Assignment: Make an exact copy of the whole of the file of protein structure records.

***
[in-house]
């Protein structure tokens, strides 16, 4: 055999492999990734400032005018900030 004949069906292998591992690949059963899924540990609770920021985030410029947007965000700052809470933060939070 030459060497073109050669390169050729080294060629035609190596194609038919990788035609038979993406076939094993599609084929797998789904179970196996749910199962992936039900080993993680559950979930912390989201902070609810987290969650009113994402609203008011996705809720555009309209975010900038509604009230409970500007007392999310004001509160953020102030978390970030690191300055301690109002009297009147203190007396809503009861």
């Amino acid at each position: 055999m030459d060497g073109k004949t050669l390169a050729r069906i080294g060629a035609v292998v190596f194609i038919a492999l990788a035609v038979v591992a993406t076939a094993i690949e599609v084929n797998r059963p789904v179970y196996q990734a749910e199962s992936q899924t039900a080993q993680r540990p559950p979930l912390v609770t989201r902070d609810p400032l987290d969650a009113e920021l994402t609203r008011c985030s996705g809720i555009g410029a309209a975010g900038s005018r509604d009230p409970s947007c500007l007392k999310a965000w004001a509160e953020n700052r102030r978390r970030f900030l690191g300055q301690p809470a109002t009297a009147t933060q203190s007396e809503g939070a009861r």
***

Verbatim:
[in-house]
């Protein structure tokens, strides 16, 4: 055999492999990734400032005018900030 004949069906292998591992690949059963899924540990609770920021985030410029947007965000700052809470933060939070 030459060497073109050669390169050729080294060629035609190596194609038919990788035609038979993406076939094993599609084929797998789904179970196996749910199962992936039900080993993680559950979930912390989201902070609810987290969650009113994402609203008011996705809720555009309209975010900038509604009230409970500007007392999310004001509160953020102030978390970030690191300055301690109002009297009147203190007396809503009861």
């Amino acid at each position: 055999m030459d060497g073109k004949t050669l390169a050729r069906i080294g060629a035609v292998v190596f194609i038919a492999l990788a035609v038979v591992a993406t076939a094993i690949e599609v084929n797998r059963p789904v179970y196996q990734a749910e199962s992936q899924t039900a080993q993680r540990p559950p979930l912390v609770t989201r902070d609810p400032l987290d969650a009113e920021l994402t609203r008011c985030s996705g809720i555009g410029a309209a975010g900038s005018r509604d009230p409970s947007c500007l007392k999310a965000w004001a509160e953020n700052r102030r978390r970030f900030l690191g300055q301690p809470a109002t009297a009147t933060q203190s007396e809503g939070a009861r």